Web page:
City Adds 121 New Parking Spaces to Alamitos Beach Neighborhood

Residents and visitors of the Alamitos Beach neighborhood may have to spend less time looking for parking, with the City of Long Beach’s announcement Friday that 121 new parking spaces have been added along 1st Street and 2nd Street between Alamitos Avenue and Cherry Avenue.

Long Beach Mayor Robert Garcia said the city is constantly striving to improve neighborhoods impacted by parking.

“These additional parking spaces are a step in the right direction for Long Beach and I look forward to the addition of more spaces in other neighborhoods throughout the City,” Garcia said in a statement.

Adding the new parking spaces was made possible by increasing the previously 60-degree angle of diagonal striping for spots that were already in existence on the north side of 1st Street and the south side of 2nd Street, according to the announcement.

“Increased parking is something I have been passionate about since I took office,” Councilmember Jeannine Pearce said in a statement. “I am pleased to be working with the Public Works Department to continue seeking innovative ways to increase parking spaces where it is safe and possible to add them.”

Fronted by single- and multi-family residential units and some businesses, 1st Street and 2nd Street between Alamitos and Cherry will remain wide enough for vehicle traffic, including safety vehicles.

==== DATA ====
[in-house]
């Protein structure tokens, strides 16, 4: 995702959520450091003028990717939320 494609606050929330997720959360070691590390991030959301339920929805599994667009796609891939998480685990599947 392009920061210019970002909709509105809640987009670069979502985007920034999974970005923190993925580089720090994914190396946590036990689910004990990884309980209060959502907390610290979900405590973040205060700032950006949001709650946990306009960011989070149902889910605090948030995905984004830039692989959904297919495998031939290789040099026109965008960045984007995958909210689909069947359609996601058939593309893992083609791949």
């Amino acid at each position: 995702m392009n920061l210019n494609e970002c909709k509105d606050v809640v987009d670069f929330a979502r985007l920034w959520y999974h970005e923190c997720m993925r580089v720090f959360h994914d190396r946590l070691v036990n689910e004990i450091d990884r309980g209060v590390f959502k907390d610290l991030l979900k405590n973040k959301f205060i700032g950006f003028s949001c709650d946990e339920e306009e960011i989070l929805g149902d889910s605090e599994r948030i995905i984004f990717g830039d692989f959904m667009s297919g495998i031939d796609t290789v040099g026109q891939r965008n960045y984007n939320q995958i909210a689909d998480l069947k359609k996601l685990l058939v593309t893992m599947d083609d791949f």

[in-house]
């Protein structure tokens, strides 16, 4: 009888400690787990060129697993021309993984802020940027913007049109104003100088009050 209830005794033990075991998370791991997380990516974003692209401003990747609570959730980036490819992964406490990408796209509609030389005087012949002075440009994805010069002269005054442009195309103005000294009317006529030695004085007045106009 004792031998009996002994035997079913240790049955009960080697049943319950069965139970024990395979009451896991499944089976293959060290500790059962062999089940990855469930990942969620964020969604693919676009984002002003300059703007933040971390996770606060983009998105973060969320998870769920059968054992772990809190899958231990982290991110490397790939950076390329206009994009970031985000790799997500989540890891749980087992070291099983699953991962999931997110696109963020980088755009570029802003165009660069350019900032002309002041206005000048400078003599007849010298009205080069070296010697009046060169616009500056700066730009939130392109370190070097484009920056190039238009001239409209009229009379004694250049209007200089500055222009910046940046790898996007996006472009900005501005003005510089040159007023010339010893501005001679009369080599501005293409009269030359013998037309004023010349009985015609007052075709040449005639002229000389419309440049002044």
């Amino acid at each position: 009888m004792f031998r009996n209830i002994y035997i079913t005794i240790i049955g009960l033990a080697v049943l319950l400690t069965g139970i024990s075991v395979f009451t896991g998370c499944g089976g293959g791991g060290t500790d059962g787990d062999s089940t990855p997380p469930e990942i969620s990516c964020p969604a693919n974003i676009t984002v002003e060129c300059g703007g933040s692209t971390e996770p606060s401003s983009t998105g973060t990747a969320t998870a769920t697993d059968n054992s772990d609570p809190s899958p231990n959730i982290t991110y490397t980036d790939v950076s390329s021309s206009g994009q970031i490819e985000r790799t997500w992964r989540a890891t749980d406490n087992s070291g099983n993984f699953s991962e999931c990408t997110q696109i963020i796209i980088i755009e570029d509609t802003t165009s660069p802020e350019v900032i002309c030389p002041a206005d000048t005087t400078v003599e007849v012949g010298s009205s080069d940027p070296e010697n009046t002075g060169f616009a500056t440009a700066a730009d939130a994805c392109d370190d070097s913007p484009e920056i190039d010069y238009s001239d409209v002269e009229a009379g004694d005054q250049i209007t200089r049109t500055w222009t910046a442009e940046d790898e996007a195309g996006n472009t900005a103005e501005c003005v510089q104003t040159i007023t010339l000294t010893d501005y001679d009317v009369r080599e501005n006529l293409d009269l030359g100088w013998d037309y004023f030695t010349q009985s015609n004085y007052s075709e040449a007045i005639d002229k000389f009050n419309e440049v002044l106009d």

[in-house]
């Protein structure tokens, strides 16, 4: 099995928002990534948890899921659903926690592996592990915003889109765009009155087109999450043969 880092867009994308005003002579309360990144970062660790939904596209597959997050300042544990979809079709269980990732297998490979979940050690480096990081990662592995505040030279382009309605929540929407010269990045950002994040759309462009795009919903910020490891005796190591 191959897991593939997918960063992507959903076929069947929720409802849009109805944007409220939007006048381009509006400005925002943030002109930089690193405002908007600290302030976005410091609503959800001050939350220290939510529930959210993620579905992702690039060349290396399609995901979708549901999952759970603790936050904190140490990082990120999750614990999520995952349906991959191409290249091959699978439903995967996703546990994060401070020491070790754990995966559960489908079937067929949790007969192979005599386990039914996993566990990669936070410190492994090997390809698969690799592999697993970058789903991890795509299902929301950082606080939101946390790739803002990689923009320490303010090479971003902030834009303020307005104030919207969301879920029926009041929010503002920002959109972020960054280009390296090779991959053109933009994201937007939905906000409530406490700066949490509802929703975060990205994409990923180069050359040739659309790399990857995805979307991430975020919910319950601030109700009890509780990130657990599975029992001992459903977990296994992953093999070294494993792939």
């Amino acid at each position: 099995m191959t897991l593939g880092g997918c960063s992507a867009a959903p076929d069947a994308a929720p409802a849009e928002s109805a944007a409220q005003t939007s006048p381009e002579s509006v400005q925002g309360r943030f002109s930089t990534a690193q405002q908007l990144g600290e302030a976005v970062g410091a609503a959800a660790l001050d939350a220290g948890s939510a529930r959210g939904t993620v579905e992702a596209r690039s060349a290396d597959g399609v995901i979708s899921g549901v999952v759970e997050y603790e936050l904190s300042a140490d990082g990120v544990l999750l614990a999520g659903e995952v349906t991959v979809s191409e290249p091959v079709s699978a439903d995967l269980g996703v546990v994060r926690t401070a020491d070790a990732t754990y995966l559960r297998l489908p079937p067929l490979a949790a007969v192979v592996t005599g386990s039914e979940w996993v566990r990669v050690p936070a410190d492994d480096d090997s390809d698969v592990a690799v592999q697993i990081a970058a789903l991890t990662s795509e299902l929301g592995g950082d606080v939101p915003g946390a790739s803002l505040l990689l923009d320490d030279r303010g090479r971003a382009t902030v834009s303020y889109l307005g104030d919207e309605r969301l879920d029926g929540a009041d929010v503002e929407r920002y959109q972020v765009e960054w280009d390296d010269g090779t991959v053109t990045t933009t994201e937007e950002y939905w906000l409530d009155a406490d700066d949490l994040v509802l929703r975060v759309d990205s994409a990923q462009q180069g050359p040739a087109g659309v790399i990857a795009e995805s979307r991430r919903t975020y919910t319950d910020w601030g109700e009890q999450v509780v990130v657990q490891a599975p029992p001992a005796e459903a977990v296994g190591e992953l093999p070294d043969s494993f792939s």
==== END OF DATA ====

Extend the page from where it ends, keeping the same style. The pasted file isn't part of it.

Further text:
Parking Relief for Alamitos Beach? Pilot Program to Introduce First 90-Degree Residential Spots

In his newsletter to subscribers today, Garcia noted the re-striping and addition of these new parking spaces is an innovative pilot that, if successful, increases the potential of the city adding hundreds of more spaces in Alamitos Beach as well as other parking-impacted neighborhoods throughout the city.

For more information on the Long Beach Public Works Department, visit the link here.

Support our journalism.

Hyperlocal news is an essential force in our democracy, but it costs money to keep an organization like this one alive, and we can’t rely on advertiser support alone. That’s why we’re asking readers like you to support our independent, fact-based journalism. We know you like it—that’s why you’re here. Help us keep hyperlocal news alive in Long Beach.

Asia Morris has been with the Long Beach Post for five years, specializing in coverage of the arts. Her parents gave her the name because they wanted her to be a world traveler and they got their wish. She has obliged by pursuing art, journalism and a second career as a competitive cyclist.